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Today's Stichomancy for Pamela Colman Smith

The first excerpt represents the element of Air. It speaks of mental influences and the process of thought, and is drawn from The Door in the Wall, et. al. by H. G. Wells:

got entangled among some rather low-class streets on the other side of Campden Hill, and I began to think that for once the game would be against me and that I should get to school late. I tried rather desperately a street that seemed a cul de sac, and found a passage at the end. I hurried through that with renewed hope. 'I shall do it yet,' I said, and passed a row of frowsy little shops that were inexplicably familiar to me, and behold! there was my long white wall and the green door that led to the enchanted garden!

"The thing whacked upon me suddenly. Then, after all, that garden, that wonderful garden, wasn't a dream!" . . . .

The second excerpt represents the element of Fire. It speaks of emotional influences and base passions, and is drawn from Glinda of Oz by L. Frank Baum:

thoughtful.

"Your Majesty," she said to Ozma, "the Skeezers live on a Magic Isle in a great lake. For that reason -- because the Skeezers deal in magic -- I can learn little about them."

"Why, I didn't know there was a lake in that part of Oz," exclaimed Ozma. "The map shows a river running through the Skeezer Country, but no lake."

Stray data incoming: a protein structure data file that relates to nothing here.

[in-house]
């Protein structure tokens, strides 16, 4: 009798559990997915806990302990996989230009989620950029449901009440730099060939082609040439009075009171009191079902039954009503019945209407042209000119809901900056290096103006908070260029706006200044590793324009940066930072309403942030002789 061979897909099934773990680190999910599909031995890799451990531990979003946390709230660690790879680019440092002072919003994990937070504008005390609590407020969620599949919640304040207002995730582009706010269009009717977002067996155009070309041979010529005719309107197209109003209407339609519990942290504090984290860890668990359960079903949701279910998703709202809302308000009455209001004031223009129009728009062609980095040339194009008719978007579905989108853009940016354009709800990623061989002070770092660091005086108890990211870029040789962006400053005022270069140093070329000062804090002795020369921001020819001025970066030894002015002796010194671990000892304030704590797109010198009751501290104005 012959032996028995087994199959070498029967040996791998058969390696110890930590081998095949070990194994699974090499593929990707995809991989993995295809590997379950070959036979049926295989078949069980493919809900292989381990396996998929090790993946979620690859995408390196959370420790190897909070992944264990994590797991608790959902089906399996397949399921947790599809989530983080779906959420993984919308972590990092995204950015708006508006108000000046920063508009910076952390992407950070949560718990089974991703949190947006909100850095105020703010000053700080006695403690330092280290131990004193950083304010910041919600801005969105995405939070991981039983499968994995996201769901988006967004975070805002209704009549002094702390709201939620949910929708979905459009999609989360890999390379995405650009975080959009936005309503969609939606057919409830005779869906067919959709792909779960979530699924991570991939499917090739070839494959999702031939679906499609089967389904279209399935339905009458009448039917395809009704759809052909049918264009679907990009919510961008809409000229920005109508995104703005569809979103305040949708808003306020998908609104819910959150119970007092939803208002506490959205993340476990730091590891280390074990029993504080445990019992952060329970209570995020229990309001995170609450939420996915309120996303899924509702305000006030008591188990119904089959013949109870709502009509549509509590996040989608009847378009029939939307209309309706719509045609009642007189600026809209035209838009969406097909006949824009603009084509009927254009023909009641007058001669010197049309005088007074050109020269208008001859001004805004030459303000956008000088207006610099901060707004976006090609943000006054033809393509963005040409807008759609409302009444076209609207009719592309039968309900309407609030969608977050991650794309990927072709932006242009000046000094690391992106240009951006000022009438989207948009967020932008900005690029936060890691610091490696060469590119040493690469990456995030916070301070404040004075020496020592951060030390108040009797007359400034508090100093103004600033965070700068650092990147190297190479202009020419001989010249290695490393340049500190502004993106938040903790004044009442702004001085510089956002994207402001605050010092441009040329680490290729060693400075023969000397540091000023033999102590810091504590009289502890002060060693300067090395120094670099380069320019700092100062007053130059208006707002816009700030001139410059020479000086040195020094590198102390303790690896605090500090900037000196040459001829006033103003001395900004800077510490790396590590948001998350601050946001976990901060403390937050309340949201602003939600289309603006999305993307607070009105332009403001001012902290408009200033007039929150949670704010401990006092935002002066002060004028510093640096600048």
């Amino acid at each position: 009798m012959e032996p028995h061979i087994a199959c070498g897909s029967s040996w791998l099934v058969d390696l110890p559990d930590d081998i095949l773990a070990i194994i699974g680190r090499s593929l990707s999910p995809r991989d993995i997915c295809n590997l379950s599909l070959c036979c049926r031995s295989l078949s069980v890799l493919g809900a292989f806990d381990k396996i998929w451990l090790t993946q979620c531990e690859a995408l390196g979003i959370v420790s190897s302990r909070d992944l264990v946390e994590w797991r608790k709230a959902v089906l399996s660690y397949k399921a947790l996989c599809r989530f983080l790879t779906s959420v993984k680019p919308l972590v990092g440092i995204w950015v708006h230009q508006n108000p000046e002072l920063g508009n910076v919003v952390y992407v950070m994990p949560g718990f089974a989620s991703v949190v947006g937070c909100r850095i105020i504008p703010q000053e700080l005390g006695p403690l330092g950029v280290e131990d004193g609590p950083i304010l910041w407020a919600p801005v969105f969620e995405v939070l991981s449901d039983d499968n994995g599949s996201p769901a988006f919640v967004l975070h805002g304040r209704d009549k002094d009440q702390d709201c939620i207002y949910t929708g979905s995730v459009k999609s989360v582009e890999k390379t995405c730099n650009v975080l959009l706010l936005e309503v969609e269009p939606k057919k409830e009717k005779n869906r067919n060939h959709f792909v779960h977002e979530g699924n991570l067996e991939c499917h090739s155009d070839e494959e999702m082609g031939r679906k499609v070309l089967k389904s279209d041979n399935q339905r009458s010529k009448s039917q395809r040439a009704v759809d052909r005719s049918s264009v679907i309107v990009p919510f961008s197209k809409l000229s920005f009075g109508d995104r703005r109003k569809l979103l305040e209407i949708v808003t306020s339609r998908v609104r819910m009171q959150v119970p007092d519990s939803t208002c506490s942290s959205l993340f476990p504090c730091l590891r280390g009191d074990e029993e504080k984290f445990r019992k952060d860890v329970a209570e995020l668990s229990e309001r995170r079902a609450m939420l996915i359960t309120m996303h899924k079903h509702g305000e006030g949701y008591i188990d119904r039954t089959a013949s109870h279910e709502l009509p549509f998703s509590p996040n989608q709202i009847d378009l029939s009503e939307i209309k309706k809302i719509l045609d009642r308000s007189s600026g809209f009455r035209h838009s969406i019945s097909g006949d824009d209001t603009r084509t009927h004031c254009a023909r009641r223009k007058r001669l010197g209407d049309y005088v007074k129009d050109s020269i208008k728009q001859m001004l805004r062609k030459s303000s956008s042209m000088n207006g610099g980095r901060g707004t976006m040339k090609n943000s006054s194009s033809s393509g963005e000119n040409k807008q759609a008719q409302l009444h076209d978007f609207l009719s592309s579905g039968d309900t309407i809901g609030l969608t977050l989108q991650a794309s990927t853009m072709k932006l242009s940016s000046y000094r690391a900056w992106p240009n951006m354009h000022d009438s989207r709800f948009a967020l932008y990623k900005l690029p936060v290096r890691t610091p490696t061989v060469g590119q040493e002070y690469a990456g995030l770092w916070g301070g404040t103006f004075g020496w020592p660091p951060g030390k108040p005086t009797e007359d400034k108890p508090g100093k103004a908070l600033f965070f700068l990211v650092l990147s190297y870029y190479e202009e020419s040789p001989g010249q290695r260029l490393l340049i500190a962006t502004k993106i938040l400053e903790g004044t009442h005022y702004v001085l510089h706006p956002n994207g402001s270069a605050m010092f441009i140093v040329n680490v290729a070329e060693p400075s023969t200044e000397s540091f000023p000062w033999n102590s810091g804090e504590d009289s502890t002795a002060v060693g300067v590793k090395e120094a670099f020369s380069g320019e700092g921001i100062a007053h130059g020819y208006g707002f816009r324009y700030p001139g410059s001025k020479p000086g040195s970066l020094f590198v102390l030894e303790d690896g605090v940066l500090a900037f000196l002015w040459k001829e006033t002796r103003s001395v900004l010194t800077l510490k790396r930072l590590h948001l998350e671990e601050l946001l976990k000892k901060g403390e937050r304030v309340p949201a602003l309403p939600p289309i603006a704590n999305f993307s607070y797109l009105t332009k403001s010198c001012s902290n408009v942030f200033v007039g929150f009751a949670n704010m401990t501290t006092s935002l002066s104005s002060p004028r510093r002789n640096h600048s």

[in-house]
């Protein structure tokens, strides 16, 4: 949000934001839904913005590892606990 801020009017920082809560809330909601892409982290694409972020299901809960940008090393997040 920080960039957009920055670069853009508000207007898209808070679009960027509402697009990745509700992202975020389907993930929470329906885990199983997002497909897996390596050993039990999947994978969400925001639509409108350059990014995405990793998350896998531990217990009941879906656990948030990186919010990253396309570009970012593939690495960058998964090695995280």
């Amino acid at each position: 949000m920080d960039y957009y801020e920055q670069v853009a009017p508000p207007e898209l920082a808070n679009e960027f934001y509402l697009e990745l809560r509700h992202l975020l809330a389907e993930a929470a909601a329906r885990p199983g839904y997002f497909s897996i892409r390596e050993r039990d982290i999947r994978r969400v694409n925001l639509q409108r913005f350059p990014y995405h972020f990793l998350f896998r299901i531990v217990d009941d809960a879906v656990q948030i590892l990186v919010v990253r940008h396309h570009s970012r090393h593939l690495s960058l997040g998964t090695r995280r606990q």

"That is because the person who made the map never had visited that part of the country," explained the Sorceress. "The lake surely is there, and in the lake


Glinda of Oz
The third excerpt represents the element of Water. It speaks of pure spiritual influences and feelings of love, and is drawn from Some Reminiscences by Joseph Conrad:

Crimean War.

"The use of wire rigging became general about that time too," he observed. "I was a very young master then. That was before you were born."

"Yes, sir. I am of the year 1857."

"The Mutiny year," he commented, as if to himself, adding in a louder tone that his ship happened then to be in the Gulf of Bengal, employed under a Government charter.

Clearly the transport service had been the making of this examiner, who so unexpectedly had given me an insight into his existence, awakening in me the sense of the continuity of that


Some Reminiscences
The fourth excerpt represents the element of Earth. It speaks of physical influences and the impact of the unseen on the visible world, and is drawn from The Amazing Interlude by Mary Roberts Rinehart:

Whereas Sara Lee was, now and forever, for all the world, her hands consecrated to bind up its little wounds and to soothe its great ones. Harvey craved a cheap and easy peace. She wanted no peace except that bought by service, the peace of a tired body, the peace of the little house in Belgium where, after days of torture, weary men found quiet and ease and the cheer of the open door.

XXIX

Late in October Sara Lee went back to the little house of mercy; went unaccredited, and with her own money. She had sold her bit of property.

In London she went to the Traverses, as before. But with a difference too. For Sara Lee had learned the strangeness of the English, who are